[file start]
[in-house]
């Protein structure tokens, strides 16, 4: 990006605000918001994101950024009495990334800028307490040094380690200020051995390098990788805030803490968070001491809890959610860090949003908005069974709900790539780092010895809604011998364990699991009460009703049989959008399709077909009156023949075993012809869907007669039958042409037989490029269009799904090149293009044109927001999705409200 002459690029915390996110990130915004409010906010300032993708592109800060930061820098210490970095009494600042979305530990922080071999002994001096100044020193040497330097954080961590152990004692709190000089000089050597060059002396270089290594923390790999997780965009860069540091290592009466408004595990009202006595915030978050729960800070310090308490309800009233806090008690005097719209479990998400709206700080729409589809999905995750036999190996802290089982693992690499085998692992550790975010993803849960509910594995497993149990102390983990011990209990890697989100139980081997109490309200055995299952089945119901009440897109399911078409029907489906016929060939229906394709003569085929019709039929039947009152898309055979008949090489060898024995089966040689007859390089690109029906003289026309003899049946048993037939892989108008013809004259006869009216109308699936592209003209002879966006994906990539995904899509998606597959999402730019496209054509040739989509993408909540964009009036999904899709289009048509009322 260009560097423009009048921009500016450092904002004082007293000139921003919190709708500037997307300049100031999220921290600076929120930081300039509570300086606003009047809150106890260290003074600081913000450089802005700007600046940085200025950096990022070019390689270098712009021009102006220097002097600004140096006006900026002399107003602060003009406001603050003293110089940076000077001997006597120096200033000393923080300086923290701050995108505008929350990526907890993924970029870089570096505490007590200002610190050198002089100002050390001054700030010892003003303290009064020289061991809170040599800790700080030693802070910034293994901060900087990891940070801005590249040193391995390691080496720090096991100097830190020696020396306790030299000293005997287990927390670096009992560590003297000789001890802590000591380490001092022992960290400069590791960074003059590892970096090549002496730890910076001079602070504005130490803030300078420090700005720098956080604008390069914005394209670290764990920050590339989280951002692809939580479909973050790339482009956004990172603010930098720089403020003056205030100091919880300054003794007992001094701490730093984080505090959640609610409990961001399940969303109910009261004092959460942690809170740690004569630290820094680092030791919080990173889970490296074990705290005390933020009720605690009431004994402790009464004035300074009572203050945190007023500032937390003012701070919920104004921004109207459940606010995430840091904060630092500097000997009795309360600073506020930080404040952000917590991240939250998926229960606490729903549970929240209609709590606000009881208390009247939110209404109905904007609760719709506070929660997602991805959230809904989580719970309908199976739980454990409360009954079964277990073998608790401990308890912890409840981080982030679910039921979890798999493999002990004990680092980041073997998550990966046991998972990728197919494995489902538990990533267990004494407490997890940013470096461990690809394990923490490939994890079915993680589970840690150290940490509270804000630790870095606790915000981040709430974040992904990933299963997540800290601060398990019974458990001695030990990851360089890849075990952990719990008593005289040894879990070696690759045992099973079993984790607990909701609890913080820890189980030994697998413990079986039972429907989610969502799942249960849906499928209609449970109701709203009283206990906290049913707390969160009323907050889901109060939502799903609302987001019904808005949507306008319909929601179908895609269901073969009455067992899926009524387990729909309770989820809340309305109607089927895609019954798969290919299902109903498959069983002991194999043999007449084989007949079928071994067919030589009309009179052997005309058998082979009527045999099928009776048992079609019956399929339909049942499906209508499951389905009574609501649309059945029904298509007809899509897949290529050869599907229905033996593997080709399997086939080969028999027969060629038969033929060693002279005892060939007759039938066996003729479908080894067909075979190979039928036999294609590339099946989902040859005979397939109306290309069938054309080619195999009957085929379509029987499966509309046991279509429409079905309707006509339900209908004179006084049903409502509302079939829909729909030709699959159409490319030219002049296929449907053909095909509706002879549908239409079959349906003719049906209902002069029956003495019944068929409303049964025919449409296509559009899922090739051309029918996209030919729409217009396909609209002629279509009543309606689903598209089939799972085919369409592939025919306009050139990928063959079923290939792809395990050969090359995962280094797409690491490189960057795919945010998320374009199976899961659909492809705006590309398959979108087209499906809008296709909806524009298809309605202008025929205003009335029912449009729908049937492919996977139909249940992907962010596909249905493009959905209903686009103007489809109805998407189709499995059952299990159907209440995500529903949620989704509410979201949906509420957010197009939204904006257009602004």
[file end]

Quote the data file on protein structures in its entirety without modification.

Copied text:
[in-house]
């Protein structure tokens, strides 16, 4: 990006605000918001994101950024009495990334800028307490040094380690200020051995390098990788805030803490968070001491809890959610860090949003908005069974709900790539780092010895809604011998364990699991009460009703049989959008399709077909009156023949075993012809869907007669039958042409037989490029269009799904090149293009044109927001999705409200 002459690029915390996110990130915004409010906010300032993708592109800060930061820098210490970095009494600042979305530990922080071999002994001096100044020193040497330097954080961590152990004692709190000089000089050597060059002396270089290594923390790999997780965009860069540091290592009466408004595990009202006595915030978050729960800070310090308490309800009233806090008690005097719209479990998400709206700080729409589809999905995750036999190996802290089982693992690499085998692992550790975010993803849960509910594995497993149990102390983990011990209990890697989100139980081997109490309200055995299952089945119901009440897109399911078409029907489906016929060939229906394709003569085929019709039929039947009152898309055979008949090489060898024995089966040689007859390089690109029906003289026309003899049946048993037939892989108008013809004259006869009216109308699936592209003209002879966006994906990539995904899509998606597959999402730019496209054509040739989509993408909540964009009036999904899709289009048509009322 260009560097423009009048921009500016450092904002004082007293000139921003919190709708500037997307300049100031999220921290600076929120930081300039509570300086606003009047809150106890260290003074600081913000450089802005700007600046940085200025950096990022070019390689270098712009021009102006220097002097600004140096006006900026002399107003602060003009406001603050003293110089940076000077001997006597120096200033000393923080300086923290701050995108505008929350990526907890993924970029870089570096505490007590200002610190050198002089100002050390001054700030010892003003303290009064020289061991809170040599800790700080030693802070910034293994901060900087990891940070801005590249040193391995390691080496720090096991100097830190020696020396306790030299000293005997287990927390670096009992560590003297000789001890802590000591380490001092022992960290400069590791960074003059590892970096090549002496730890910076001079602070504005130490803030300078420090700005720098956080604008390069914005394209670290764990920050590339989280951002692809939580479909973050790339482009956004990172603010930098720089403020003056205030100091919880300054003794007992001094701490730093984080505090959640609610409990961001399940969303109910009261004092959460942690809170740690004569630290820094680092030791919080990173889970490296074990705290005390933020009720605690009431004994402790009464004035300074009572203050945190007023500032937390003012701070919920104004921004109207459940606010995430840091904060630092500097000997009795309360600073506020930080404040952000917590991240939250998926229960606490729903549970929240209609709590606000009881208390009247939110209404109905904007609760719709506070929660997602991805959230809904989580719970309908199976739980454990409360009954079964277990073998608790401990308890912890409840981080982030679910039921979890798999493999002990004990680092980041073997998550990966046991998972990728197919494995489902538990990533267990004494407490997890940013470096461990690809394990923490490939994890079915993680589970840690150290940490509270804000630790870095606790915000981040709430974040992904990933299963997540800290601060398990019974458990001695030990990851360089890849075990952990719990008593005289040894879990070696690759045992099973079993984790607990909701609890913080820890189980030994697998413990079986039972429907989610969502799942249960849906499928209609449970109701709203009283206990906290049913707390969160009323907050889901109060939502799903609302987001019904808005949507306008319909929601179908895609269901073969009455067992899926009524387990729909309770989820809340309305109607089927895609019954798969290919299902109903498959069983002991194999043999007449084989007949079928071994067919030589009309009179052997005309058998082979009527045999099928009776048992079609019956399929339909049942499906209508499951389905009574609501649309059945029904298509007809899509897949290529050869599907229905033996593997080709399997086939080969028999027969060629038969033929060693002279005892060939007759039938066996003729479908080894067909075979190979039928036999294609590339099946989902040859005979397939109306290309069938054309080619195999009957085929379509029987499966509309046991279509429409079905309707006509339900209908004179006084049903409502509302079939829909729909030709699959159409490319030219002049296929449907053909095909509706002879549908239409079959349906003719049906209902002069029956003495019944068929409303049964025919449409296509559009899922090739051309029918996209030919729409217009396909609209002629279509009543309606689903598209089939799972085919369409592939025919306009050139990928063959079923290939792809395990050969090359995962280094797409690491490189960057795919945010998320374009199976899961659909492809705006590309398959979108087209499906809008296709909806524009298809309605202008025929205003009335029912449009729908049937492919996977139909249940992907962010596909249905493009959905209903686009103007489809109805998407189709499995059952299990159907209440995500529903949620989704509410979201949906509420957010197009939204904006257009602004």